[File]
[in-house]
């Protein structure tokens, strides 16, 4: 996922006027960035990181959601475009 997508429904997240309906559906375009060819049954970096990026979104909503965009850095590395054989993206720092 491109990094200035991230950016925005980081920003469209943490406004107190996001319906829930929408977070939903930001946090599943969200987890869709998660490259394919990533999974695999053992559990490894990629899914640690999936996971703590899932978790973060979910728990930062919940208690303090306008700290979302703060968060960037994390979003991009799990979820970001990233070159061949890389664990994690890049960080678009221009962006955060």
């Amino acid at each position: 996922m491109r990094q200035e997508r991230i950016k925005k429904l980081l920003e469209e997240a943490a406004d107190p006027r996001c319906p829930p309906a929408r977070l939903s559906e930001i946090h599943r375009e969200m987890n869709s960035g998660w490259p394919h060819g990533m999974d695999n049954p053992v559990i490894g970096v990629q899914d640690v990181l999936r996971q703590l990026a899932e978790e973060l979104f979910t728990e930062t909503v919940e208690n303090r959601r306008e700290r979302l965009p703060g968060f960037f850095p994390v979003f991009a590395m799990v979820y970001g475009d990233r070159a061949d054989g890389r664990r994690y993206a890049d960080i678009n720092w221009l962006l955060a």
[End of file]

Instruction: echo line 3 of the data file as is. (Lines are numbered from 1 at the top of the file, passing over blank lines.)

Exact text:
């Amino acid at each position: 996922m491109r990094q200035e997508r991230i950016k925005k429904l980081l920003e469209e997240a943490a406004d107190p006027r996001c319906p829930p309906a929408r977070l939903s559906e930001i946090h599943r375009e969200m987890n869709s960035g998660w490259p394919h060819g990533m999974d695999n049954p053992v559990i490894g970096v990629q899914d640690v990181l999936r996971q703590l990026a899932e978790e973060l979104f979910t728990e930062t909503v919940e208690n303090r959601r306008e700290r979302l965009p703060g968060f960037f850095p994390v979003f991009a590395m799990v979820y970001g475009d990233r070159a061949d054989g890389r664990r994690y993206a890049d960080i678009n720092w221009l962006l955060a």